- On October 3, Vann Van Diepen, principal deputy assistant secretary in the Bureau of International Security and Nonproliferation in the U.S. State Department, argued that it is incumbent upon treaty signatories to take measures not specifically required by the treaty in order to “help achieve [its] ideals.” While Van Diepen asserted that his argument did not apply to the U.S., his unwise doctrine—like Woolcott’s “framework” claim—could nonetheless be used by treaty supporters to assert that the U.S. is obliged to take actions to achieve newly invented ideals that are purportedly implied by the treaty.
- On October 18, The New York Times criticized U.S. efforts to reform its arms export control system on the grounds that they risk “undercutting” the ATT. This editorial was the latest assertion by treaty advocates that the ATT prohibits the U.S. from controlling its own export control system.
- On October 23, Óscar Arias Sanchez, the former president of Costa Rica and a long-time ATT advocate, accused treaty critics and the U.S. of “waiting for someone else to make the first move” in regulating the arms trade. Sanchez did not mention the existence of the U.S.’s world-class system of export controls and, like many treaty proponents, completely ignored the complicity of many nations—including many treaty signatories—in arming terrorists and trafficking in arms.
- The most recent session of the U.N. General Assembly made it clear that the U.N. and treaty advocates are eager to expand the treaty, both by including more items in its scope and by inventing new obligations and rights that will be included in the treaty by virtue of its requirement to consider international humanitarian and human rights law. For example, advocates are pressing to include drones explicitly in the ATT, the U.N. seeks to create a potentially wide-reaching “right to privacy,” and the U.S. has accepted the need to apply the law of armed conflict to cyberspace. Together, this could lead to pressure to include all computer technology, as well as drones, in the ATT.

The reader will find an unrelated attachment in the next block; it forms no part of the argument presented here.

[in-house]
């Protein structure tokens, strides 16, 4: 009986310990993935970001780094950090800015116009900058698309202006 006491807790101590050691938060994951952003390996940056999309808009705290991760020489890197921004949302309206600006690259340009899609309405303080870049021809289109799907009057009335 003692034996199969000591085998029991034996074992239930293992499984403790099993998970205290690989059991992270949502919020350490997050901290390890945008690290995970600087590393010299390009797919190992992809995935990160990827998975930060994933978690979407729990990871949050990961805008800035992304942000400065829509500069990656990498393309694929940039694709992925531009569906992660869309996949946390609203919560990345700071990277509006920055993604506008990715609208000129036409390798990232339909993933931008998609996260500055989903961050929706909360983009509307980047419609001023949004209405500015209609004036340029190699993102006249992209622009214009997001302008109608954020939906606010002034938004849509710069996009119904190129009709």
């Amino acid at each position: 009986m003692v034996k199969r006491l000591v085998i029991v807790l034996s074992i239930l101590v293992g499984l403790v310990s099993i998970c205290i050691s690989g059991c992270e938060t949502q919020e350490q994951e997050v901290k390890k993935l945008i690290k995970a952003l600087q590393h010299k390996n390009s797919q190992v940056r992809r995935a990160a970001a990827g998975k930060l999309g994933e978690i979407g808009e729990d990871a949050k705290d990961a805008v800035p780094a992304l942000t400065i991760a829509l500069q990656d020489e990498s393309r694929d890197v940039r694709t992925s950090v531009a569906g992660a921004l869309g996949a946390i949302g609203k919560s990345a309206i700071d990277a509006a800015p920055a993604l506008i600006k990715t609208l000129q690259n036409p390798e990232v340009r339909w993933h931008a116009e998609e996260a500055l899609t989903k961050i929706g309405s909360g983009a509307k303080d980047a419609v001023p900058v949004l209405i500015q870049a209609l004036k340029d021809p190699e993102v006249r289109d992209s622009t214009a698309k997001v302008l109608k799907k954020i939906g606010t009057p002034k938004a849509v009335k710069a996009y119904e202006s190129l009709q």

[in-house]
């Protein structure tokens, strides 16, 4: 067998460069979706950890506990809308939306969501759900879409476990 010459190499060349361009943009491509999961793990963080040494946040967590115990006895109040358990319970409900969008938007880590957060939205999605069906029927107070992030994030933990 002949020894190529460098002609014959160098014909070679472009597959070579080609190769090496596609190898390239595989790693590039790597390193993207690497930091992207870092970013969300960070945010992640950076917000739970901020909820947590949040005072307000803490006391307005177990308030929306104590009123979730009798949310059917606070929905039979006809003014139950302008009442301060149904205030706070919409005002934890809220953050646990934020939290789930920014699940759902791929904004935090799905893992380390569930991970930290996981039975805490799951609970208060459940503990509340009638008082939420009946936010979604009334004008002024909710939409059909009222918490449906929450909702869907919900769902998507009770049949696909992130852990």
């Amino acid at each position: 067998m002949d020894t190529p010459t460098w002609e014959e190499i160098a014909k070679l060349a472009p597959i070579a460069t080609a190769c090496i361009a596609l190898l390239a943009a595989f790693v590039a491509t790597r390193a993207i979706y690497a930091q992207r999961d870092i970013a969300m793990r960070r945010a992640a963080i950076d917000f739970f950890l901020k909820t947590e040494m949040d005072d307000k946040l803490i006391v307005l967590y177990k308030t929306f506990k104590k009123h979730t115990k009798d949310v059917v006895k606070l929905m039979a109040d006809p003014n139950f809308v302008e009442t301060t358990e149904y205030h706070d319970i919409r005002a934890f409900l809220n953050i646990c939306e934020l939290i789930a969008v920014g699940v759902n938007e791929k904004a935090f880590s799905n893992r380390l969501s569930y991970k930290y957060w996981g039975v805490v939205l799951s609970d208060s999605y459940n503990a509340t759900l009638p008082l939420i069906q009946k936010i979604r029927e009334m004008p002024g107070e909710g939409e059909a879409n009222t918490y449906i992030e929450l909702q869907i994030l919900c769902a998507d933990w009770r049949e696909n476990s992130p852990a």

- The single most troubling development is that the ATT is rapidly being incorporated into U.N. gun-control initiatives. Angela Kane, the U.N. High Representative for Disarmament Affairs, asserted the ATT would help establish “global norms.” She thus likened it to norm-based efforts such as the U.N. International Small Arms Control Standards initiative, which in turn seeks to “further establish a coherent and integrated approach in the implementation of all of the relevant instruments,” including the ATT. These initiatives will over time shape and transform the interpretation of the ATT.
Continued Congressional Leadership Required
The opposition of the Senate and the House to the treaty is clear. But in the three months since the U.S. signed the ATT, the treaty’s proponents have shown yet again that they seek to use it to constrain the U.S., that leading proponents are biased against the U.S., and that they wish to expand the scope of the ATT and incorporate it into the wider U.N. gun-control agenda. Particularly given the dangerous Administration doctrine that signature of the ATT creates the open-ended obligation to achieve vague ideals, it is essential that both the Senate and the House hold hearings to make it clear that the ATT will have no effect on U.S. policy unless and until it is properly ratified.
—Ted R. Bromund, PhD, is Senior Research Fellow in Anglo-American Relations in the Margaret Thatcher Center for Freedom, a department of the Kathryn and Shelby Cullom Davis Institute for International Studies, at The Heritage Foundation.